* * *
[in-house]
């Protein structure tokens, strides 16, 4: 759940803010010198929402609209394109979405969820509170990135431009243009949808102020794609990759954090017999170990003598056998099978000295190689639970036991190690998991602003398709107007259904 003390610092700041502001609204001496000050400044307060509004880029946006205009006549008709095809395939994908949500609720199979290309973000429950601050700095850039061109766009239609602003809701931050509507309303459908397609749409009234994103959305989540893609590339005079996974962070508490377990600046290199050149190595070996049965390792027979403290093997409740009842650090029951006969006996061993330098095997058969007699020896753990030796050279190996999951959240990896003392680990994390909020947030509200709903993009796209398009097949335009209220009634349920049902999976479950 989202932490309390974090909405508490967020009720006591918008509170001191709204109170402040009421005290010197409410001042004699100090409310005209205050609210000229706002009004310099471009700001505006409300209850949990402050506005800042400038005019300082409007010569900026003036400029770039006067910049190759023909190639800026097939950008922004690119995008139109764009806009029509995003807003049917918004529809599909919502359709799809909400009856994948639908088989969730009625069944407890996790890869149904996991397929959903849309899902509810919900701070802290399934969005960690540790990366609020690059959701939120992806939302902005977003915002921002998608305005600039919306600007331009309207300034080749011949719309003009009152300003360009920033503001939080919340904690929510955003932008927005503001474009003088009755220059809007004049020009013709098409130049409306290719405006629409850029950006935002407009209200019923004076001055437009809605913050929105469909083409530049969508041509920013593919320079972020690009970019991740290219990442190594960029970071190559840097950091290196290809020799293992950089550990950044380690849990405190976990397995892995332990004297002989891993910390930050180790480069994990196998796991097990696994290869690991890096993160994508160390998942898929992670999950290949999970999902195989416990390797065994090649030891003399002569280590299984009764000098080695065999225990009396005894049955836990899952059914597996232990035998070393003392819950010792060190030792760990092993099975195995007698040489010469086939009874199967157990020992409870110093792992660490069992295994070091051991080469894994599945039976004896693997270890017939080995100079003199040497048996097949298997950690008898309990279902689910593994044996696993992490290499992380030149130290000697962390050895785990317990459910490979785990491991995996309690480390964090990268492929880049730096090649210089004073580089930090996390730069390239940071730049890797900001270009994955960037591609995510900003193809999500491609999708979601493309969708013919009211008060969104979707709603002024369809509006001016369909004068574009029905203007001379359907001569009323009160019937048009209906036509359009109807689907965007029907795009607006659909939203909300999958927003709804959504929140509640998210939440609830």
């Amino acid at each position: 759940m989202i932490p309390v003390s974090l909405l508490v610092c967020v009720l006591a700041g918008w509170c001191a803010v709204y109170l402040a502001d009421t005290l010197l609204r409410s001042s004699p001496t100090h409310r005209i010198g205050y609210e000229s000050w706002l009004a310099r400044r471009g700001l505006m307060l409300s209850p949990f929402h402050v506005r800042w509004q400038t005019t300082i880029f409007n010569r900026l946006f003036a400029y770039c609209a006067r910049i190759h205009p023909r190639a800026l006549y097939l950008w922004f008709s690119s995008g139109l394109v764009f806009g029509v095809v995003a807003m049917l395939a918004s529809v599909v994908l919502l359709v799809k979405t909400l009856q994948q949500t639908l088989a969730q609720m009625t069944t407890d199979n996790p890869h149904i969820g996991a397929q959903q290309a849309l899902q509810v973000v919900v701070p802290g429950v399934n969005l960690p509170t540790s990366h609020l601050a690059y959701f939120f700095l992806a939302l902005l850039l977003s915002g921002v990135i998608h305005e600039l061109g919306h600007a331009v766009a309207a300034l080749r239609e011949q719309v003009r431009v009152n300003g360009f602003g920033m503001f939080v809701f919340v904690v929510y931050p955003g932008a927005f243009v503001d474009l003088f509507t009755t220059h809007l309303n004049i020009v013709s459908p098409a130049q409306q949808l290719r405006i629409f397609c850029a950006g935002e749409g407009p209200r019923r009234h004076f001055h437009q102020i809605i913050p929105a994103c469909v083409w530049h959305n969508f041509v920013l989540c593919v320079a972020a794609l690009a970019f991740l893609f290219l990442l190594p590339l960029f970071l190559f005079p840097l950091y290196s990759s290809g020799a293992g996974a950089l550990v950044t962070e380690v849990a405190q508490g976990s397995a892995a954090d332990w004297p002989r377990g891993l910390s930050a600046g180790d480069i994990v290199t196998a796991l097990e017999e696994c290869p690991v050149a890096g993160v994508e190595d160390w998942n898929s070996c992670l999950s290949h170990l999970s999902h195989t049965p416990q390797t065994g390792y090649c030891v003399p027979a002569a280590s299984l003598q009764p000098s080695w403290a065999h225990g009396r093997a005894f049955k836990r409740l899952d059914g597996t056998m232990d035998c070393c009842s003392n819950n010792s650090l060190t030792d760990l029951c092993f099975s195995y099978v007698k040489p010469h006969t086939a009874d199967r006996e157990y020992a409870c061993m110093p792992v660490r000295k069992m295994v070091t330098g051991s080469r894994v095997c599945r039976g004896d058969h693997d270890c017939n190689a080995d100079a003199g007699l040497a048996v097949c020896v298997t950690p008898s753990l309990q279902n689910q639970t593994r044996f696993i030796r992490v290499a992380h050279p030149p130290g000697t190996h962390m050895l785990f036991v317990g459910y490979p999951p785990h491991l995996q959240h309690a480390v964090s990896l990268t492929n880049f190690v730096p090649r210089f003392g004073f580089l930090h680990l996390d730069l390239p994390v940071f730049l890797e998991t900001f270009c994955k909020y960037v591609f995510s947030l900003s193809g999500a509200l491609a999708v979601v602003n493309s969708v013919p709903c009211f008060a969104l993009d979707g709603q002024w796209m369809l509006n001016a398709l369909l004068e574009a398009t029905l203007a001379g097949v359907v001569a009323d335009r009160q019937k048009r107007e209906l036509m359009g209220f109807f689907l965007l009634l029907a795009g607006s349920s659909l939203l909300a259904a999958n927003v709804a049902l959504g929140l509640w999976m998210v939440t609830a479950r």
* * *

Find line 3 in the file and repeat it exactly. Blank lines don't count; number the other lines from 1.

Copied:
């Amino acid at each position: 759940m989202i932490p309390v003390s974090l909405l508490v610092c967020v009720l006591a700041g918008w509170c001191a803010v709204y109170l402040a502001d009421t005290l010197l609204r409410s001042s004699p001496t100090h409310r005209i010198g205050y609210e000229s000050w706002l009004a310099r400044r471009g700001l505006m307060l409300s209850p949990f929402h402050v506005r800042w509004q400038t005019t300082i880029f409007n010569r900026l946006f003036a400029y770039c609209a006067r910049i190759h205009p023909r190639a800026l006549y097939l950008w922004f008709s690119s995008g139109l394109v764009f806009g029509v095809v995003a807003m049917l395939a918004s529809v599909v994908l919502l359709v799809k979405t909400l009856q994948q949500t639908l088989a969730q609720m009625t069944t407890d199979n996790p890869h149904i969820g996991a397929q959903q290309a849309l899902q509810v973000v919900v701070p802290g429950v399934n969005l960690p509170t540790s990366h609020l601050a690059y959701f939120f700095l992806a939302l902005l850039l977003s915002g921002v990135i998608h305005e600039l061109g919306h600007a331009v766009a309207a300034l080749r239609e011949q719309v003009r431009v009152n300003g360009f602003g920033m503001f939080v809701f919340v904690v929510y931050p955003g932008a927005f243009v503001d474009l003088f509507t009755t220059h809007l309303n004049i020009v013709s459908p098409a130049q409306q949808l290719r405006i629409f397609c850029a950006g935002e749409g407009p209200r019923r009234h004076f001055h437009q102020i809605i913050p929105a994103c469909v083409w530049h959305n969508f041509v920013l989540c593919v320079a972020a794609l690009a970019f991740l893609f290219l990442l190594p590339l960029f970071l190559f005079p840097l950091y290196s990759s290809g020799a293992g996974a950089l550990v950044t962070e380690v849990a405190q508490g976990s397995a892995a954090d332990w004297p002989r377990g891993l910390s930050a600046g180790d480069i994990v290199t196998a796991l097990e017999e696994c290869p690991v050149a890096g993160v994508e190595d160390w998942n898929s070996c992670l999950s290949h170990l999970s999902h195989t049965p416990q390797t065994g390792y090649c030891v003399p027979a002569a280590s299984l003598q009764p000098s080695w403290a065999h225990g009396r093997a005894f049955k836990r409740l899952d059914g597996t056998m232990d035998c070393c009842s003392n819950n010792s650090l060190t030792d760990l029951c092993f099975s195995y099978v007698k040489p010469h006969t086939a009874d199967r006996e157990y020992a409870c061993m110093p792992v660490r000295k069992m295994v070091t330098g051991s080469r894994v095997c599945r039976g004896d058969h693997d270890c017939n190689a080995d100079a003199g007699l040497a048996v097949c020896v298997t950690p008898s753990l309990q279902n689910q639970t593994r044996f696993i030796r992490v290499a992380h050279p030149p130290g000697t190996h962390m050895l785990f036991v317990g459910y490979p999951p785990h491991l995996q959240h309690a480390v964090s990896l990268t492929n880049f190690v730096p090649r210089f003392g004073f580089l930090h680990l996390d730069l390239p994390v940071f730049l890797e998991t900001f270009c994955k909020y960037v591609f995510s947030l900003s193809g999500a509200l491609a999708v979601v602003n493309s969708v013919p709903c009211f008060a969104l993009d979707g709603q002024w796209m369809l509006n001016a398709l369909l004068e574009a398009t029905l203007a001379g097949v359907v001569a009323d335009r009160q019937k048009r107007e209906l036509m359009g209220f109807f689907l965007l009634l029907a795009g607006s349920s659909l939203l909300a259904a999958n927003v709804a049902l959504g929140l509640w999976m998210v939440t609830a479950r």